SPIEGEL: When secret meetings are held and the truth isn’t always being told, people get the impression that there must be something wrong with this Europe.
Juncker: People understand perfectly well that politicians have to discuss sensitive issues behind closed doors. I had 10 seconds to decide how to react to the report in SPIEGEL ONLINE. Let us say, hypothetically, that I had said: “Okay, we are having a meeting, but I’m not going to tell you what we intend to talk about.” That would have triggered a tsunami in the financial markets. Instead, I chose to produce a small wave of outrage over a white lie.
SPIEGEL: Nevertheless, we’d like to try aiming for the truth.
– Of the 11.5€ billion to be cut from Greece’s budget, employees, pensioners and patients are scheduled for 5€ billion in cuts. Some of the proposed measures include:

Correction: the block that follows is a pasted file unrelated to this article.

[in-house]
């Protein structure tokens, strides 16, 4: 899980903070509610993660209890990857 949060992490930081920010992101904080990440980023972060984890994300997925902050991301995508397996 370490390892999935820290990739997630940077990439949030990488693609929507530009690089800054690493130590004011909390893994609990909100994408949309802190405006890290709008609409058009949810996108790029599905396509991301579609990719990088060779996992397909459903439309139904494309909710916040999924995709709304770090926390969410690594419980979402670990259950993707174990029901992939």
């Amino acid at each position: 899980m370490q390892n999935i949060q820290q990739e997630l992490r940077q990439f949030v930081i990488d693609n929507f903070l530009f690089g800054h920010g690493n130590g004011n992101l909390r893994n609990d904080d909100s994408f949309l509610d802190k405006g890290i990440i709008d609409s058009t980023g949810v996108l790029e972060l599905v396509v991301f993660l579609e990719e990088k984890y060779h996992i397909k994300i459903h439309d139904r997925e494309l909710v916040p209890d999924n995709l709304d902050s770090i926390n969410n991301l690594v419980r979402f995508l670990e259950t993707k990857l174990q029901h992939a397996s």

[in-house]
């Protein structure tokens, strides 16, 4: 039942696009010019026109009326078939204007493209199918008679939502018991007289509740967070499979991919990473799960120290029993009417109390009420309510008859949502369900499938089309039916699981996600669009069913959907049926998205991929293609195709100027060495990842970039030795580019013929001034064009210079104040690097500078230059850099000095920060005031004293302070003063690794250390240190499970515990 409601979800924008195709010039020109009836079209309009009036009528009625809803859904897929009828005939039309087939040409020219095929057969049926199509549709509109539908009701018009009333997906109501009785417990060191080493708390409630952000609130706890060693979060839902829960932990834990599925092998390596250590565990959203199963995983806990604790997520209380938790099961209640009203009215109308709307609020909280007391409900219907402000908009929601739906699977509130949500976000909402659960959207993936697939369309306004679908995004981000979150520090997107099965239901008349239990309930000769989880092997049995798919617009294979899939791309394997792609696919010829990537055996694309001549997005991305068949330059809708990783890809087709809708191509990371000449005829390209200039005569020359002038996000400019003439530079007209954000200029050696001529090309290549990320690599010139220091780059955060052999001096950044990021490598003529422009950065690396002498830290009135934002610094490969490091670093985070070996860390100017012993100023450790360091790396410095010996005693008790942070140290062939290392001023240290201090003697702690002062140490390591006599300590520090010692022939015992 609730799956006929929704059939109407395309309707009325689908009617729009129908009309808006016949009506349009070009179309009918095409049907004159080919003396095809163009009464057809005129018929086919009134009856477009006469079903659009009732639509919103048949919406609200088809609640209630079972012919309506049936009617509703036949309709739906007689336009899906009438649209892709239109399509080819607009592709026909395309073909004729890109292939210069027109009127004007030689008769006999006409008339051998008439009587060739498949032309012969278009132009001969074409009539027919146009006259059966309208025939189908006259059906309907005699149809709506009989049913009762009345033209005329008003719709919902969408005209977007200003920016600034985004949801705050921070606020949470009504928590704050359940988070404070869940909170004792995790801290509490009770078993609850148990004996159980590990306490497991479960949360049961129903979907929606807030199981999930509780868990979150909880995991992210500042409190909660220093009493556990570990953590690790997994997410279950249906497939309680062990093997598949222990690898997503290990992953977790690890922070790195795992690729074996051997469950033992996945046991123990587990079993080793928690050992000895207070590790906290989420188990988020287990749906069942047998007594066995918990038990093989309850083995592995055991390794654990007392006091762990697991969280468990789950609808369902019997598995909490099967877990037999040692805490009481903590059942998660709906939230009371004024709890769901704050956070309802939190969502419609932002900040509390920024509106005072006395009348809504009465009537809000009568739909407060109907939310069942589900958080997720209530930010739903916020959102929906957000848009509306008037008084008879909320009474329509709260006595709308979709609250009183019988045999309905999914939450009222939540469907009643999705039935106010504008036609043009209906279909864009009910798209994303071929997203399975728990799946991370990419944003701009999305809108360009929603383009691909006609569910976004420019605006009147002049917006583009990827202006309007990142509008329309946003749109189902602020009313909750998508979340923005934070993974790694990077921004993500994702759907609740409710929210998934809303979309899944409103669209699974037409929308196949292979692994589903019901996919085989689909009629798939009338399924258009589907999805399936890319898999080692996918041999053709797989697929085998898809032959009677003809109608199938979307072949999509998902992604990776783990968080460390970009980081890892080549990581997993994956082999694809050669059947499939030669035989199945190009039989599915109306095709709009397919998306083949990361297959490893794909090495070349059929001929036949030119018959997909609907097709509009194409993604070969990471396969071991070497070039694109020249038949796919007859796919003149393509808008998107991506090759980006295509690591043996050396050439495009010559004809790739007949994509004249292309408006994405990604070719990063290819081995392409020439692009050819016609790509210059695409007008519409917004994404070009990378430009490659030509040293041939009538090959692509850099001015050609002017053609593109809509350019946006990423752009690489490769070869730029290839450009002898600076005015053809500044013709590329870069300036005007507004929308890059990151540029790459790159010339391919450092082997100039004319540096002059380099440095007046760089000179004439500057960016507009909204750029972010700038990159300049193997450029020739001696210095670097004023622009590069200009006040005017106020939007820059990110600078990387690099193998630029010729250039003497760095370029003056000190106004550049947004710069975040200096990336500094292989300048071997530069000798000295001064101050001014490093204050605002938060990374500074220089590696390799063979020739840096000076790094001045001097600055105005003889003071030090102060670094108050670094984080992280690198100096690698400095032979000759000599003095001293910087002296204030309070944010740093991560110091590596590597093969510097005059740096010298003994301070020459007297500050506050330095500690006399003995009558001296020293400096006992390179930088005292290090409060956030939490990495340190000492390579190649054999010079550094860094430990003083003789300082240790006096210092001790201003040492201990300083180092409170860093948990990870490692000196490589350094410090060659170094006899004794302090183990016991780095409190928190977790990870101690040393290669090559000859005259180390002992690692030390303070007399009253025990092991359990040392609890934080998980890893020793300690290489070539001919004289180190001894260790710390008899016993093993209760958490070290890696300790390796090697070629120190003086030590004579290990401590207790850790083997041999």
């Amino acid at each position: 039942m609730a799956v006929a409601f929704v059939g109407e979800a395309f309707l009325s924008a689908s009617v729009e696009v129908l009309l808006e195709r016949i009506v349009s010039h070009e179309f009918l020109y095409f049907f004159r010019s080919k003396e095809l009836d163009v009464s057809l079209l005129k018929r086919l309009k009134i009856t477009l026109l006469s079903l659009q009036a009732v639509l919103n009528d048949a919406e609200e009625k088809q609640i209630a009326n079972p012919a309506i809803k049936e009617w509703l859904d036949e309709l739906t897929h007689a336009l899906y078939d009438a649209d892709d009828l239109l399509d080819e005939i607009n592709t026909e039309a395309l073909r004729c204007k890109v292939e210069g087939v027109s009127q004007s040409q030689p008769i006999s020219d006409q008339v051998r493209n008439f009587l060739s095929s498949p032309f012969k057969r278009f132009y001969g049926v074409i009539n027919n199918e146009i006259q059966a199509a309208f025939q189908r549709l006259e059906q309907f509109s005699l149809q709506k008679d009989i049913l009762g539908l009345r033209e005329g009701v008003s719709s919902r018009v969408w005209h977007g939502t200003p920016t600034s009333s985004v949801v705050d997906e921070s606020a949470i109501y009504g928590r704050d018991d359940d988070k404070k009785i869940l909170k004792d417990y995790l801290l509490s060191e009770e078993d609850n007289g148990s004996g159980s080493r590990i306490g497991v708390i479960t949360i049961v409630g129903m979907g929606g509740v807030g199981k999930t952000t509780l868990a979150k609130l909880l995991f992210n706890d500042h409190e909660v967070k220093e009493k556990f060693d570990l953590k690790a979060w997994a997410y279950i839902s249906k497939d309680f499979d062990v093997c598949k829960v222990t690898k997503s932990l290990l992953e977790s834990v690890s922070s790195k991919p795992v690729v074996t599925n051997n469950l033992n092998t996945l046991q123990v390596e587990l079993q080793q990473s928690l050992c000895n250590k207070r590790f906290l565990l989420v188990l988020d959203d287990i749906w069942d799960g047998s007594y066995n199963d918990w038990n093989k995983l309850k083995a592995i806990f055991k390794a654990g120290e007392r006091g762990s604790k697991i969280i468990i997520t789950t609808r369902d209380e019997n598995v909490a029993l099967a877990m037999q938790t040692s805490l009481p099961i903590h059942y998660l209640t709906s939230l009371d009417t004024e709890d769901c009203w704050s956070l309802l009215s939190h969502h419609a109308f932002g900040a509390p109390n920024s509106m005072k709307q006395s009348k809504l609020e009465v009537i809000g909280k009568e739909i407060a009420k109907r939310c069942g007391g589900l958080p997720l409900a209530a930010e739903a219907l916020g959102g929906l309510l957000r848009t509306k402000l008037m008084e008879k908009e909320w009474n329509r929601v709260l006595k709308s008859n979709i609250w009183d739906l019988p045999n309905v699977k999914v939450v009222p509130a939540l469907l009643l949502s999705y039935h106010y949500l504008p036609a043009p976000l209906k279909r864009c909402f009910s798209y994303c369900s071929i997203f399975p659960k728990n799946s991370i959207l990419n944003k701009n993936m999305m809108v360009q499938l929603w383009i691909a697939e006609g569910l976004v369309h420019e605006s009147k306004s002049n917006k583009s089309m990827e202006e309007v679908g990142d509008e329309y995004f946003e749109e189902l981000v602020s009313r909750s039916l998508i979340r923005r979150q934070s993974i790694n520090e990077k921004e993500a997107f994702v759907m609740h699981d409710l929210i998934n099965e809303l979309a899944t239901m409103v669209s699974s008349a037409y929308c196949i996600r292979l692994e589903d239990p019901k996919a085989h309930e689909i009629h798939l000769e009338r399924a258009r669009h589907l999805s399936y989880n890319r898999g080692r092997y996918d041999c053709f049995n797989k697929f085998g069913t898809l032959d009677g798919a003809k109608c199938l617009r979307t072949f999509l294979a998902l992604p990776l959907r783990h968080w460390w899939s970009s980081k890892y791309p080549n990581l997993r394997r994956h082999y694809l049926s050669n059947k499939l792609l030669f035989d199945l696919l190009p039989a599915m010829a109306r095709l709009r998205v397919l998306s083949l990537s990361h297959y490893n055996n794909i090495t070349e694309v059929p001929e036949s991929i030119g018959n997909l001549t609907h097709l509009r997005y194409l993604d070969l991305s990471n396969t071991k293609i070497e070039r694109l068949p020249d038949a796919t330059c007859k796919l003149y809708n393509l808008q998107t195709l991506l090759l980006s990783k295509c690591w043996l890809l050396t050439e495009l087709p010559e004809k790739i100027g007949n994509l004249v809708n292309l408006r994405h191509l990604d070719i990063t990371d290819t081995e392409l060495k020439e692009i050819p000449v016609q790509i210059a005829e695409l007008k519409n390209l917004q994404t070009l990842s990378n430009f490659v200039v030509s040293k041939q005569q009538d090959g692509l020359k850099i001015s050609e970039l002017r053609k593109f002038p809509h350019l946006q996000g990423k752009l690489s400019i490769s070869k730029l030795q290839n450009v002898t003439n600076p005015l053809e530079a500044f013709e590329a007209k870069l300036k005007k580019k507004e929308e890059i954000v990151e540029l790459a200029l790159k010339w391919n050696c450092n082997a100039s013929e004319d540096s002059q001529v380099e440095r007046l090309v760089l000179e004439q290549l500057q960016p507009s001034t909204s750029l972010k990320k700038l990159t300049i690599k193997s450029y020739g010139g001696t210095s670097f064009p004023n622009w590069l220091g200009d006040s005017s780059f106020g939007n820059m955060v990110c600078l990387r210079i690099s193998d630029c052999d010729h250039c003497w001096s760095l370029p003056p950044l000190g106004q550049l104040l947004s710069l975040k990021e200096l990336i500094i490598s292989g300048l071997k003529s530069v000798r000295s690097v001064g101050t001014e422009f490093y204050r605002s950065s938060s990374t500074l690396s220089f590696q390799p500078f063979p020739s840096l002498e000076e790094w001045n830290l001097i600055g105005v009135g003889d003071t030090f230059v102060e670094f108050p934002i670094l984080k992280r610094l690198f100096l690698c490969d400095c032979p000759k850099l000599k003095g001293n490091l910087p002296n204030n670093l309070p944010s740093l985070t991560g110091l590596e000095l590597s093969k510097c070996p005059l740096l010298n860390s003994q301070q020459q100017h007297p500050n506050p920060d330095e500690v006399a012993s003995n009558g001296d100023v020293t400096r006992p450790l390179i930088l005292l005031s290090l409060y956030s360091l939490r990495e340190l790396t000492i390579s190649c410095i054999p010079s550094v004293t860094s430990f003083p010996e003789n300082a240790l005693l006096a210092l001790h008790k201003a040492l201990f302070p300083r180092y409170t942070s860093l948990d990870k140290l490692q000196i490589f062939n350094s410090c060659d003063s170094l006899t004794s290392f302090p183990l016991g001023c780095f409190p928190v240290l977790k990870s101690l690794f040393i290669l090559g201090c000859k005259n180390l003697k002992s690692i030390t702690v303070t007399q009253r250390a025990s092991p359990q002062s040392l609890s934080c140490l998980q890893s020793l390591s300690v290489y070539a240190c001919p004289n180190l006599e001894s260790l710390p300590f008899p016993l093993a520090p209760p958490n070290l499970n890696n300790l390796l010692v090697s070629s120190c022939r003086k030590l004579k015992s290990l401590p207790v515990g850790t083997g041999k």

A cap for pensions: maximum pension would be 2,000-2,200 euro
Pensions: A 5% cut for pensions 1,000-1,400€. A 10% cut for pensions over 1,400€. The cut will be applied to the total amount, for those receiving more than one pension.
Allowances, Social Benefits: More than 89 social and welfare benefits will be given according to income and social criteria. Only the unemployment allowance and EKAS (a welfare benefit for low pensioners) are “untouched’’ by the measures, even though a very low-income cap was set and applied last year for EKAS.
There have been some rumors that there will be cuts to unemployment allowance for seasonal workers (agriculture, tourism), but this has not been confirmed.
Lump sum: There will be a lump-sum cut of 22.67% for civil servants, and a total of 40% in cuts for insurance funds that pay a higher lump sum than the employees’ contributions.
Healthcare: Maximum annual spending per insured patient will be 1,500€! This amount includes expenditures covered by insurance funds for prescription medicine, 2 check ups per year and 1 hospital stay.
If this amount is exhausted before the year’s end, patients will have to pay 10€ per visit to a doctor and 15% of the daily cost for a hospital stay.
StopCartel TV broadcasts live from Athens, Greece on weeknights at 6pm Athens time @ http://www.livestream.com/stopcarteltvgr